Why I Am Posting These Recipes

I believe that it is healthier for an individual and for the planet to reduce the consumption of animal products in the human diet. However, I love to eat all kinds of delicious food, and find it really, really difficult to go totally vegetarian. Also, my family protests if I serve too many vegetarian meals in a row. So I am committed to making an effort to move towards a vegetarian diet without wholly doing so. I will post recipes several times a week that represent my philosophy of eating well, eating healthy, eating local. Most recipes will be easy to prepare, as I have a busy life. So I expect my followers to be people who love to cook and eat well, want to try to help the planet through their eating (by eating local foods and trying to reduce the use of meat in our diets), and have many other things to do each day besides cook.

Wednesday, February 27, 2013

Lentil Soup with Mushroom Broth and Spinach

I recently visited the National Aquarium in Baltimore.  Reading the information on the exhibit signs heightened my awareness of why we should choose organic food whenever possible.  Agricultural runoff pollutes the rivers, oceans and lakes.   It depletes oxygen from the water, making it difficult or impossible for some aquatic species to survive.  Yet some other species, such as jellyfish, thrive in the new environment, both because they can live in the polluted conditions and because their predators, such as sea turtles and fish, are diminishing in number.  Did you know that jellyfish populations are increasing at alarming rates in the ocean?  Choose organic fruits and vegetables whenever possible to help maintain our aquatic ecosystems.

I make lentils frequently and have posted recipes in the past.  I often use instant or prepared broth.  The other day, I wanted to keep the animal products out of my meal, and I had run out of the vegetable bouillon I often keep in my pantry.  Luckily, I had dried mushrooms in my pantry, and lots of basic vegetables in the refrigerator.  The result was a broth more delicious than store-bought, and easy to make.  It made a big difference in the final dish.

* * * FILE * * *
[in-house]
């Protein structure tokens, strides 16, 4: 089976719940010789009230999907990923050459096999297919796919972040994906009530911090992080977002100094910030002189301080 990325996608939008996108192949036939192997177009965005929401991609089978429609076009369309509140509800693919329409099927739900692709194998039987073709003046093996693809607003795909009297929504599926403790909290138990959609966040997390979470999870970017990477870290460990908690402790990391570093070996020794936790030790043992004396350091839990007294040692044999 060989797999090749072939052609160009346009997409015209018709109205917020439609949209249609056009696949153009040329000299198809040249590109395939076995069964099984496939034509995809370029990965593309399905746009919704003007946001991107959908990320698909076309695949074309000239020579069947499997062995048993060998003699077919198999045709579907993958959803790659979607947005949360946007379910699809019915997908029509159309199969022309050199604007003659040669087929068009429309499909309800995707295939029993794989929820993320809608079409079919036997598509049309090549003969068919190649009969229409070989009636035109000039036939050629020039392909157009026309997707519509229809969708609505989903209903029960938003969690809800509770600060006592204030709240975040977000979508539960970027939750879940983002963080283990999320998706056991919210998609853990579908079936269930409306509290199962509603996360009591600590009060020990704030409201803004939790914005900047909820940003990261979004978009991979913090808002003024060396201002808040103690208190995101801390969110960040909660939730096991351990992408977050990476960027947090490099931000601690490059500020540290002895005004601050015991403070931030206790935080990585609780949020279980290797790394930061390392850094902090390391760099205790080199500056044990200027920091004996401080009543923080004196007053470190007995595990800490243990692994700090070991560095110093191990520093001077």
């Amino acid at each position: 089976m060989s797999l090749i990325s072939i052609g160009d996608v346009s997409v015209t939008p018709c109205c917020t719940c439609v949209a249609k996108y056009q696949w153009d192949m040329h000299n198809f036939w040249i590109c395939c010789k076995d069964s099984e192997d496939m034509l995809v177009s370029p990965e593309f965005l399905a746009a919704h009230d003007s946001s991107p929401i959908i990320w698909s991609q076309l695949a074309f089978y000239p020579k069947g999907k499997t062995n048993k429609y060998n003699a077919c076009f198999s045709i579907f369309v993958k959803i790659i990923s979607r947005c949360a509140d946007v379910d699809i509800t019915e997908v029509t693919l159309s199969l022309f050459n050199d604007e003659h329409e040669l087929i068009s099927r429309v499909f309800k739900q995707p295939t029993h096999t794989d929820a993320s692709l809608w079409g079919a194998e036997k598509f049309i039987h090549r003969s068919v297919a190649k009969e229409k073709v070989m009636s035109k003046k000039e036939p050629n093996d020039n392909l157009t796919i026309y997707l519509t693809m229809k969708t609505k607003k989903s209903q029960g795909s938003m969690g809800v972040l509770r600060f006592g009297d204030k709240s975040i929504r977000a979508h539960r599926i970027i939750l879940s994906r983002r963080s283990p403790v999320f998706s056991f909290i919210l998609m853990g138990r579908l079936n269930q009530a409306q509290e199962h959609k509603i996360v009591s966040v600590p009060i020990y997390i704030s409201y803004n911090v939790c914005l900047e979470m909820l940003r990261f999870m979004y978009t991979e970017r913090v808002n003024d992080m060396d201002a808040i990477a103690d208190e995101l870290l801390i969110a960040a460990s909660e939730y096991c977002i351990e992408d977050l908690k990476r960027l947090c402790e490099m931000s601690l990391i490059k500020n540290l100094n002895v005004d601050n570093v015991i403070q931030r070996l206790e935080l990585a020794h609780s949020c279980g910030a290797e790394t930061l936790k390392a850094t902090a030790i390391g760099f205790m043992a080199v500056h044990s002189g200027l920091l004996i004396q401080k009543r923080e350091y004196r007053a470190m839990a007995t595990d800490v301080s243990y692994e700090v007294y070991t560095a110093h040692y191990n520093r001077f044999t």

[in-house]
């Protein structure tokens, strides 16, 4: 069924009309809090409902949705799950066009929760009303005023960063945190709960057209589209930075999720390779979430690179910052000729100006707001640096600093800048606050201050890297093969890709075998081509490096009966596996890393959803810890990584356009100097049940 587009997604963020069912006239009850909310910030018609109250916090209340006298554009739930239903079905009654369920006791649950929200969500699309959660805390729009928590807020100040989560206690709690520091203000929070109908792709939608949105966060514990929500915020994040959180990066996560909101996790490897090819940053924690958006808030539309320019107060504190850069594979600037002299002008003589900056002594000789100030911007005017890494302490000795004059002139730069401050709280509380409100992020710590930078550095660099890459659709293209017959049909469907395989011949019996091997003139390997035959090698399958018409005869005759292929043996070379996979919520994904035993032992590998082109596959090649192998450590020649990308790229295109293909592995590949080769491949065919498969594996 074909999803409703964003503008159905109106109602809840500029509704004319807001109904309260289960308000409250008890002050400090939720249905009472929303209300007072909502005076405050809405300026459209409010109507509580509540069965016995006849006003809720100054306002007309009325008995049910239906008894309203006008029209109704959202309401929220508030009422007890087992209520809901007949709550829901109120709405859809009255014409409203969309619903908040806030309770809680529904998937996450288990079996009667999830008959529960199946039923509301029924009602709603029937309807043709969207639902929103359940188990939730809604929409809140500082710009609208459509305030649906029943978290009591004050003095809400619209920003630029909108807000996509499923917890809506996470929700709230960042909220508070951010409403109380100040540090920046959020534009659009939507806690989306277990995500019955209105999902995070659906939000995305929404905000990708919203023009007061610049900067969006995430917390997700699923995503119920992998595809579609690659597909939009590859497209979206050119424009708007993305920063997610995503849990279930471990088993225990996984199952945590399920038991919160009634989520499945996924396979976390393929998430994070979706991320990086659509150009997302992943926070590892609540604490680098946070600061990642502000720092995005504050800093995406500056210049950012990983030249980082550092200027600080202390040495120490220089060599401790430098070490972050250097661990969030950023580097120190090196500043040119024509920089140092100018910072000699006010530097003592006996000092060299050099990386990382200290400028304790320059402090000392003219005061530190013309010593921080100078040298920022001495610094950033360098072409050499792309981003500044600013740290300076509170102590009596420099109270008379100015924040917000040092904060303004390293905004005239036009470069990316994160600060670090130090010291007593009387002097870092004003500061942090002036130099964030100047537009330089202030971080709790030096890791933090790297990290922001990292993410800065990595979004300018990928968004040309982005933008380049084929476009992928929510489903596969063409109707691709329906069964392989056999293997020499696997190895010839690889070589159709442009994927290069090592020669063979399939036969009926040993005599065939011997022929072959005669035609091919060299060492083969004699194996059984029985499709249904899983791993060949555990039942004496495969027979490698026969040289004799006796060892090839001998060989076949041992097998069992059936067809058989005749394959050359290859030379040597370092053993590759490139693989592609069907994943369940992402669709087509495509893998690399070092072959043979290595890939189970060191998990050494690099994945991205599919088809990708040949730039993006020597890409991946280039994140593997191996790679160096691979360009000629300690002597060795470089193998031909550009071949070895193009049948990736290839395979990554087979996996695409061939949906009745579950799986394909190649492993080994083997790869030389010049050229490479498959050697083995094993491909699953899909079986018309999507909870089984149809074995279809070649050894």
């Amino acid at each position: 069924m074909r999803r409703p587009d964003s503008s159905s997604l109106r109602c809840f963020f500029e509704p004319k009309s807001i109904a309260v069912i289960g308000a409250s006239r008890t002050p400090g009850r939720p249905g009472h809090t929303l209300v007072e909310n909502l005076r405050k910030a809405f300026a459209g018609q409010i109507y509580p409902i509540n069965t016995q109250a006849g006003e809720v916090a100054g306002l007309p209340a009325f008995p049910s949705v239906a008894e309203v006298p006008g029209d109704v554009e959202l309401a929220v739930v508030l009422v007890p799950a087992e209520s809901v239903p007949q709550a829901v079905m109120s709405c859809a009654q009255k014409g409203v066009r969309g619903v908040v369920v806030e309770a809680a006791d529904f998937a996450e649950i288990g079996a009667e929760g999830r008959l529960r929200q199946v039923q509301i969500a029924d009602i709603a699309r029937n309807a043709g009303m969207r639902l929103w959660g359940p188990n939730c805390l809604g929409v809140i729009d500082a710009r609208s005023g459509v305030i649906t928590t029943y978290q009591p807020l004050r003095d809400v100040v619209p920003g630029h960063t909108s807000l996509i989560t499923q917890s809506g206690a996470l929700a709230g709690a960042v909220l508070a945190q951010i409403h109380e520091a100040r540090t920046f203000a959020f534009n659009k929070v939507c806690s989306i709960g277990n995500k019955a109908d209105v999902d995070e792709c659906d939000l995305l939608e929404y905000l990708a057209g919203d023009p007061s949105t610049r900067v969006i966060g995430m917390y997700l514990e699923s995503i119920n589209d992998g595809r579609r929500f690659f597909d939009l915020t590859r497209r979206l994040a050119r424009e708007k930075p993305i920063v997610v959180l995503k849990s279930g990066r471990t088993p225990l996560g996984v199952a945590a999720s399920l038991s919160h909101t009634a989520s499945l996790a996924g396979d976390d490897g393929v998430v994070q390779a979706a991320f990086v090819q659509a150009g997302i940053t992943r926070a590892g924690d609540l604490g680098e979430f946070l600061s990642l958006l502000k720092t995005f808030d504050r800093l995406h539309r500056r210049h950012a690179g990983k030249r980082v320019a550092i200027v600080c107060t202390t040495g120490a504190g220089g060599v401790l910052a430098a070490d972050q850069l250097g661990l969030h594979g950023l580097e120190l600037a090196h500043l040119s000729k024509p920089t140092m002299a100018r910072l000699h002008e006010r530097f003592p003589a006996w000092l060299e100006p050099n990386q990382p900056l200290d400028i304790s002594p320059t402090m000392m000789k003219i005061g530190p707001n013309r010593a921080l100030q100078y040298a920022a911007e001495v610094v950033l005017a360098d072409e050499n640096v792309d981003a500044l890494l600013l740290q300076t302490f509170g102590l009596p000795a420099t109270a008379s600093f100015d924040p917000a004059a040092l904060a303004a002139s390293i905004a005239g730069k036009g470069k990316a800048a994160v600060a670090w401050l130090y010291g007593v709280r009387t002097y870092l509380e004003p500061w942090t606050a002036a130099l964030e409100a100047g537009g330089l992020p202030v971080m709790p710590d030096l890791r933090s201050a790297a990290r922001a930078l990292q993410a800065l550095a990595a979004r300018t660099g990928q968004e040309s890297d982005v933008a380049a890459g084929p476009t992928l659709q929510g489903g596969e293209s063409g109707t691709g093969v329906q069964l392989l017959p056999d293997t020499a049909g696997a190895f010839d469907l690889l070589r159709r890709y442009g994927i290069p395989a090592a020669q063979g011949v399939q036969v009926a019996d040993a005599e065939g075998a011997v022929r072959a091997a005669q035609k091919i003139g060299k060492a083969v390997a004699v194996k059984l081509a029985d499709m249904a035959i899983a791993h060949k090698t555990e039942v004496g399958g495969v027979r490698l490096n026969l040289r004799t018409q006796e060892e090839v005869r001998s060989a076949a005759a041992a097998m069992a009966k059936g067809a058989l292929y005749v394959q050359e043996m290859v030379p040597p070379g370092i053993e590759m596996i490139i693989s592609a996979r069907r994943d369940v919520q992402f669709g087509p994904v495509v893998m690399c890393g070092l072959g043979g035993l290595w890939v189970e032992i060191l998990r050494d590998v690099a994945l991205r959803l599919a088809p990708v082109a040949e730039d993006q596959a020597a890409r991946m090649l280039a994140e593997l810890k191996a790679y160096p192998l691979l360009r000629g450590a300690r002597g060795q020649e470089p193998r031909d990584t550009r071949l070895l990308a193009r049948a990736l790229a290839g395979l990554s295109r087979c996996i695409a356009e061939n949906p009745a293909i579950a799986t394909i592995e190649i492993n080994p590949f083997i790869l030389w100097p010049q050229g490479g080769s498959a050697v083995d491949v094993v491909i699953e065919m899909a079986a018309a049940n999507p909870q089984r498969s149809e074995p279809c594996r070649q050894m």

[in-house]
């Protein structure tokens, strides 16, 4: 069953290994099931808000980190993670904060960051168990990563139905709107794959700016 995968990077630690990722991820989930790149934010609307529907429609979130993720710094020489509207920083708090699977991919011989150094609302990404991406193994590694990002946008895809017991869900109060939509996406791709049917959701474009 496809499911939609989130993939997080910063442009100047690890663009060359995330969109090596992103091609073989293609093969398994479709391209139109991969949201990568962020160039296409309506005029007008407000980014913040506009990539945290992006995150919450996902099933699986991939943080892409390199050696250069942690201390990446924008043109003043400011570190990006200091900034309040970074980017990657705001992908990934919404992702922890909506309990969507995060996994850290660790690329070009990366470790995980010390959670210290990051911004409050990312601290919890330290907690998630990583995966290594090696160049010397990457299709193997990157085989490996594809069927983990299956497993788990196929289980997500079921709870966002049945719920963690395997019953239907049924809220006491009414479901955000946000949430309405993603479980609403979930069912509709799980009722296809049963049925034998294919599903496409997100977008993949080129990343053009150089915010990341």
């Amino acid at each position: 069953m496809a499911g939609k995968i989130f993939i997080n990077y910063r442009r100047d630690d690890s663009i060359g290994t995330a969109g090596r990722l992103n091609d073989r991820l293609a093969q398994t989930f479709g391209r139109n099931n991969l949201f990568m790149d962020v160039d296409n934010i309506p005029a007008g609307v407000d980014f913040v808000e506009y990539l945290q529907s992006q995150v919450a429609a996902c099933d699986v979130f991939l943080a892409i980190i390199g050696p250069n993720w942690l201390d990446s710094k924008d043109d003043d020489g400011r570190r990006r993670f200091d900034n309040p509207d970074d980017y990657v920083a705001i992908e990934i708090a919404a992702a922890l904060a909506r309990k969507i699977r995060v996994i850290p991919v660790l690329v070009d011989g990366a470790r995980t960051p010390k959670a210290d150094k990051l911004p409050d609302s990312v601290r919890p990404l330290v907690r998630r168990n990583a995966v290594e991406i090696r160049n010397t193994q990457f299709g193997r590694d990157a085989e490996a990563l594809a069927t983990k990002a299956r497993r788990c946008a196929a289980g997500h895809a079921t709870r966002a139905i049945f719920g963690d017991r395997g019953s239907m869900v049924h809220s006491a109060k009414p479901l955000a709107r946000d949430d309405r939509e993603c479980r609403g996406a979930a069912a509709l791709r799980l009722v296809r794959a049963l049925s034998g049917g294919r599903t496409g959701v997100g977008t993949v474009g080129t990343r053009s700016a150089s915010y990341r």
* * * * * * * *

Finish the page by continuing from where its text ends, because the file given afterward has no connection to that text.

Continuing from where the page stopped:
First, make the mushroom broth, which is very flavorful due to the vegetables:

approximately 1 oz. dried mushrooms (I used a dried forest mix)
2 carrots, cut in half
2 stalks celery, cut in half
any vegetable trimmings, such as celery leaves or bottoms, carrot ends, etc.
1 medium onion, cut in half
Bay leaf
3 quarts water
½ tsp sea salt

Bring above ingredients to a boil in the water.  Simmer for about an hour to extract all the flavor from the vegetables.  Pour the broth through a sieve or strainer to catch all the solids.  Pick out the mushrooms and chop them up to add them back into the soup. 

Then use the broth from above, which should measure about 2 quarts of liquid, to make the lentil soup.

3 TBS extra virgin olive oil
1 medium onion, diced
1 or 2 carrots, diced
1 or 2 parsnips, diced
1 or 2 stalks celery, diced
2 cups black lentils
1 tsp. marjoram
1 bay leaf
2 quarts mushroom broth, or a mixture of mushroom broth and water if you don’t have enough mushroom broth
chopped mushrooms retrieved from solids strained from broth, above
bunch of chopped spinach

sea salt and freshly ground black pepper to taste

Heat olive oil in pot on medium heat.  Saute onions for a couple of minutes, stirring occasionally, until they are translucent.  Add carrots, parsnips, celery, lentils, marjoram, bay leaf, and broth.  Add chopped mushrooms leftover from the broth, above.  Bring to boil, covered, then reduce heat to a simmer and cook until lentils and vegetables are tender, about 30-45 minutes.  Stir in chopped spinach and cook for a couple of minutes.  Add salt and pepper to taste.  Serves 5-6.

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